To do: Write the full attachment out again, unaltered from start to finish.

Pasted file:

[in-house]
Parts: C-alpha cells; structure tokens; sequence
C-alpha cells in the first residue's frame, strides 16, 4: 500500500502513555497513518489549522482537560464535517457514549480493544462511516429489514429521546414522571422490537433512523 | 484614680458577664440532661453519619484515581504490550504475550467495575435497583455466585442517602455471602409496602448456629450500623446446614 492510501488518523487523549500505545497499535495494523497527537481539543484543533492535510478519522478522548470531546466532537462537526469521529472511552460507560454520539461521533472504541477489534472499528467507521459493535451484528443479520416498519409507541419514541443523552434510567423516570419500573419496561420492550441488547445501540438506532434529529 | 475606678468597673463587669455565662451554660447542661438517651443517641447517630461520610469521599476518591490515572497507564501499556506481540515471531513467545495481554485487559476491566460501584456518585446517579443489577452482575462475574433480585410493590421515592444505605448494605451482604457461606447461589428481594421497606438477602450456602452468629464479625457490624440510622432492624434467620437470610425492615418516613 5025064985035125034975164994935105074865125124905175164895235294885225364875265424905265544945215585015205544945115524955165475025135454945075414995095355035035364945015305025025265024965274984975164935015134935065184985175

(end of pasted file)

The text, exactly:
[in-house]
Parts: C-alpha cells; structure tokens; sequence
C-alpha cells in the first residue's frame, strides 16, 4: 500500500502513555497513518489549522482537560464535517457514549480493544462511516429489514429521546414522571422490537433512523 | 484614680458577664440532661453519619484515581504490550504475550467495575435497583455466585442517602455471602409496602448456629450500623446446614 492510501488518523487523549500505545497499535495494523497527537481539543484543533492535510478519522478522548470531546466532537462537526469521529472511552460507560454520539461521533472504541477489534472499528467507521459493535451484528443479520416498519409507541419514541443523552434510567423516570419500573419496561420492550441488547445501540438506532434529529 | 475606678468597673463587669455565662451554660447542661438517651443517641447517630461520610469521599476518591490515572497507564501499556506481540515471531513467545495481554485487559476491566460501584456518585446517579443489577452482575462475574433480585410493590421515592444505605448494605451482604457461606447461589428481594421497606438477602450456602452468629464479625457490624440510622432492624434467620437470610425492615418516613 5025064985035125034975164994935105074865125124905175164895235294885225364875265424905265544945215585015205544945115524955165475025135454945075414995095355035035364945015305025025265024965274984975164935015134935065184985175